I’ll spare us all the gory details I have stashed away in the dark recess of my mind of the pain and humiliation I endured. Going on about it does no good. I will say that as a result of these memories, when I broke my tooth the other day, it took every ounce of courage I had to make the call to the dentist and even more courage to actually make myself go to the dentist … like drive myself … all by myself. But I did it … like a full-on grownup and everything. I go back on Thursday, so in less than 48 hours, I will have sat in The Chair in The Chamber of Torture and had The Devil Incarnate wield his gnarly instruments of woe upon me.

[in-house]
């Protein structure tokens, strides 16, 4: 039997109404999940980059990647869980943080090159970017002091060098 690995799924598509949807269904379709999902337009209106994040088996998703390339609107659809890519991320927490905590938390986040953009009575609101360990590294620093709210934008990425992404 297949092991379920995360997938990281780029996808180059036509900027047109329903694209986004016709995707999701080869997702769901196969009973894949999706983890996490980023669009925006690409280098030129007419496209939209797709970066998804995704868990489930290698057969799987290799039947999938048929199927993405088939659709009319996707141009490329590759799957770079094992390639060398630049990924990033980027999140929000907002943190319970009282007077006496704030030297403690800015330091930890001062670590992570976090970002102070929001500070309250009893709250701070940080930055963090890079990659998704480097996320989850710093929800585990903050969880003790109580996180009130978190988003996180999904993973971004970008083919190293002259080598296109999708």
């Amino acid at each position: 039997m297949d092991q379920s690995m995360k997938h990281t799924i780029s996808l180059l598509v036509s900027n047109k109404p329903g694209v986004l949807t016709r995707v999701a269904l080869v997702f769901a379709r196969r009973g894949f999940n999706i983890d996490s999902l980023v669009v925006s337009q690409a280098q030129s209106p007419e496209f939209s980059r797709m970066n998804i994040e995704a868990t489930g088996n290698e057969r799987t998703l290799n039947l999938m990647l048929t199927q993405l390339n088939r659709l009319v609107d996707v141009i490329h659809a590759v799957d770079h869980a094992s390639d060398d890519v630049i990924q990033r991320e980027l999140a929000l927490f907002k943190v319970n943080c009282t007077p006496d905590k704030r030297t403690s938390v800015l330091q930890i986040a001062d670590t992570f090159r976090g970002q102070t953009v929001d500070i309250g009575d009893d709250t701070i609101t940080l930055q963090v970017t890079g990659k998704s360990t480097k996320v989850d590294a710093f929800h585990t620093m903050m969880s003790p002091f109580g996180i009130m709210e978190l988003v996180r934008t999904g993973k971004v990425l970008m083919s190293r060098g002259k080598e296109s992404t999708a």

Fortunately, since my childhood I have had some orthodontic work and some oral surgery performed by compassionate, gentle people who have somewhat redeemed my faith in the dental profession. It doesn’t wipe away the horror that was my childhood dental experience, and trust me, I am not looking forward to Thursday when I will voluntarily allow them to file away at my tooth. Shouldn’t modern-day dentistry be more advanced than medieval drills by now? I mean, they might as well just put a leech in my mouth … or maybe try a little oral bloodletting. They can ultrasound kidney stones, radiate cancer and microscopically perform ACL surgery, but still must use an antiquated drill in your mouth! Quelle dommage! But I will go knowing that I am taking care of myself even if it entails a little pain that I, now as a courageous adult and brave big girl, will proudly suffer, saying confidently to the frightened child and scared little girl in me, “Um, it’s really no big deal. Just make fucking sure you get a pain pill script!!!!!”